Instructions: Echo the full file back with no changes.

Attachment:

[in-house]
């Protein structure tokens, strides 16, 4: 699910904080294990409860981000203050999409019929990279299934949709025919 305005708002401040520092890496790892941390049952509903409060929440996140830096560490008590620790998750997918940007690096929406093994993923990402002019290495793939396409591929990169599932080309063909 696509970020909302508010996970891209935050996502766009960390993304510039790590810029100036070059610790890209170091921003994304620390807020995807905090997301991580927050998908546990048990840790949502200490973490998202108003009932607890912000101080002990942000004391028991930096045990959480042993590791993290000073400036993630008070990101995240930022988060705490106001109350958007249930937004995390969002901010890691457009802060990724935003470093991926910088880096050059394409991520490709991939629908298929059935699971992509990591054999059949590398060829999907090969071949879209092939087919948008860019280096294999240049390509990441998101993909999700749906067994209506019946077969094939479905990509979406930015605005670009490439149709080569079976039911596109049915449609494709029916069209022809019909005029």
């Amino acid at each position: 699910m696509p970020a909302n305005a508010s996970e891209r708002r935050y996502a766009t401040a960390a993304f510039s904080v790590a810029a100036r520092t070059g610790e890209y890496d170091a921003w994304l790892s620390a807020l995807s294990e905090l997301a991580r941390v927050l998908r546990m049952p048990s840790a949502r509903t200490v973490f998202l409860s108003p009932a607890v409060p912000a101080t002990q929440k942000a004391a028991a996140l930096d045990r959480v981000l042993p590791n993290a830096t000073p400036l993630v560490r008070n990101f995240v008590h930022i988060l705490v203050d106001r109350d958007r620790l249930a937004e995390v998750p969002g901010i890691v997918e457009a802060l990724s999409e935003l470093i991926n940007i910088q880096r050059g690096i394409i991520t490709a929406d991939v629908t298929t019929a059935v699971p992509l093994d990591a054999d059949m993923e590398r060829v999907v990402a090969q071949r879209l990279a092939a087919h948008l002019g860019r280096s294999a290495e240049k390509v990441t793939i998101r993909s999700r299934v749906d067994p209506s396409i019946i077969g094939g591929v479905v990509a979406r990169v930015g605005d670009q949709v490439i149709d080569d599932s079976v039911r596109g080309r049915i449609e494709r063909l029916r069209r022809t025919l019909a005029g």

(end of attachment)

[in-house]
């Protein structure tokens, strides 16, 4: 699910904080294990409860981000203050999409019929990279299934949709025919 305005708002401040520092890496790892941390049952509903409060929440996140830096560490008590620790998750997918940007690096929406093994993923990402002019290495793939396409591929990169599932080309063909 696509970020909302508010996970891209935050996502766009960390993304510039790590810029100036070059610790890209170091921003994304620390807020995807905090997301991580927050998908546990048990840790949502200490973490998202108003009932607890912000101080002990942000004391028991930096045990959480042993590791993290000073400036993630008070990101995240930022988060705490106001109350958007249930937004995390969002901010890691457009802060990724935003470093991926910088880096050059394409991520490709991939629908298929059935699971992509990591054999059949590398060829999907090969071949879209092939087919948008860019280096294999240049390509990441998101993909999700749906067994209506019946077969094939479905990509979406930015605005670009490439149709080569079976039911596109049915449609494709029916069209022809019909005029």
């Amino acid at each position: 699910m696509p970020a909302n305005a508010s996970e891209r708002r935050y996502a766009t401040a960390a993304f510039s904080v790590a810029a100036r520092t070059g610790e890209y890496d170091a921003w994304l790892s620390a807020l995807s294990e905090l997301a991580r941390v927050l998908r546990m049952p048990s840790a949502r509903t200490v973490f998202l409860s108003p009932a607890v409060p912000a101080t002990q929440k942000a004391a028991a996140l930096d045990r959480v981000l042993p590791n993290a830096t000073p400036l993630v560490r008070n990101f995240v008590h930022i988060l705490v203050d106001r109350d958007r620790l249930a937004e995390v998750p969002g901010i890691v997918e457009a802060l990724s999409e935003l470093i991926n940007i910088q880096r050059g690096i394409i991520t490709a929406d991939v629908t298929t019929a059935v699971p992509l093994d990591a054999d059949m993923e590398r060829v999907v990402a090969q071949r879209l990279a092939a087919h948008l002019g860019r280096s294999a290495e240049k390509v990441t793939i998101r993909s999700r299934v749906d067994p209506s396409i019946i077969g094939g591929v479905v990509a979406r990169v930015g605005d670009q949709v490439i149709d080569d599932s079976v039911r596109g080309r049915i449609e494709r063909l029916r069209r022809t025919l019909a005029g």